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The Turkish stock market had a volatile month in January. Early on, the Istanbul Stock Exchange's benchmark index leapt to an all-time high, thanks to a lot of foreign interest and positive momentum, particularly in the banking sector. However, in the last week of the month there were some notable daily declines, as the market lost about 8% in only four days. Although the market managed to end the month with a modest 1.8% gain, the recent volatility raises a lot of questions about last year's standout market.
We consider this sharp decline a market correction since we believe that, in the absence of any major news flow that would change the big picture, some short-term investors may have been encouraged to cash in.
That and the fact that Moody's disappointingly left Turkey's credit rating unchanged. Indeed, following Fitch's credit rating upgrade in November, the market had gained additional momentum as hopes grew that Turkey's credit rating would be upgraded by Moody's as well in the coming months. However, despite not ruling out a rating upgrade for Turkey, Moody's comments indicate that an upgrade in not imminent.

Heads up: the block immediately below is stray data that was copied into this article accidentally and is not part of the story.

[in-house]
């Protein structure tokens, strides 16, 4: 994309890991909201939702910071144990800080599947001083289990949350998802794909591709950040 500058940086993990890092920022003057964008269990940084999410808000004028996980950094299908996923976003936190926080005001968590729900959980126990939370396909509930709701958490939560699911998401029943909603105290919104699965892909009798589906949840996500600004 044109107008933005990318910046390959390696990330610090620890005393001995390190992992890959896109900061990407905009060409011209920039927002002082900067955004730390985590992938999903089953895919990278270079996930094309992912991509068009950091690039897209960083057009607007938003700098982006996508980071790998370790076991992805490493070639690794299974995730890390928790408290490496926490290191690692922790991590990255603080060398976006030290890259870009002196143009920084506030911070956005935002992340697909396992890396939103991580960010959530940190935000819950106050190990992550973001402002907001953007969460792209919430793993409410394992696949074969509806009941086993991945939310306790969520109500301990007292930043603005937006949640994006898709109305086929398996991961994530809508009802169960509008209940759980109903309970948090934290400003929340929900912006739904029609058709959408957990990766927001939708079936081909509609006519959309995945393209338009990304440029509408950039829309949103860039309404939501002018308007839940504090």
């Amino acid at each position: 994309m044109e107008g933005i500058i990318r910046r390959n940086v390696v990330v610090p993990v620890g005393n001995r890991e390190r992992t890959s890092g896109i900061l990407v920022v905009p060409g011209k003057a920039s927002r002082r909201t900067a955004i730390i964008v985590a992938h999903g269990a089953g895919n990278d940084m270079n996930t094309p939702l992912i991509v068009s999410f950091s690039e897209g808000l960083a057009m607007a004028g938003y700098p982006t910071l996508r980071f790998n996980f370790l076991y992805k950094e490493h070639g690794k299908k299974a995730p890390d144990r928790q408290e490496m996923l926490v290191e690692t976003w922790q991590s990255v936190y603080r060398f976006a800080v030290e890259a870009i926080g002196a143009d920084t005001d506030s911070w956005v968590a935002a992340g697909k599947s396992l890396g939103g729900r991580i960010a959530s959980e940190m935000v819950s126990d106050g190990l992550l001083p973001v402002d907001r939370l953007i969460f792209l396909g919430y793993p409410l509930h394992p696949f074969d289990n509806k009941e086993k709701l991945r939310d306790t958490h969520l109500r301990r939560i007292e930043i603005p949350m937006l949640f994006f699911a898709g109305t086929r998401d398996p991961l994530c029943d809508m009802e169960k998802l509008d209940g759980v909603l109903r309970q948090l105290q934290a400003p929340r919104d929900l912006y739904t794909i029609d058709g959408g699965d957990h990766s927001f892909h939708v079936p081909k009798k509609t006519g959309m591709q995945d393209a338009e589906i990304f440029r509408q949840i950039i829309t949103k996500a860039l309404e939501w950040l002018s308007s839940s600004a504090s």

The other news which coincided with the market's rollercoaster month and subsequent decline came from Turkey's Prime Minister Recep Tayyip Erdogan. He told reporters that Turkey is looking for alternative options to EU membership due to lack of progress in EU accession talks.
Erdogan added that the government is looking into the possibility of applying to become members of the Shanghai Cooperation Organisation (SCO). Although Turkish policy makers may indeed be looking for new opportunities to improve the county's foreign relations, we do not think at this stage that Turkey has a firm strategy to give up on its long standing aspirations to become a member of the EU.
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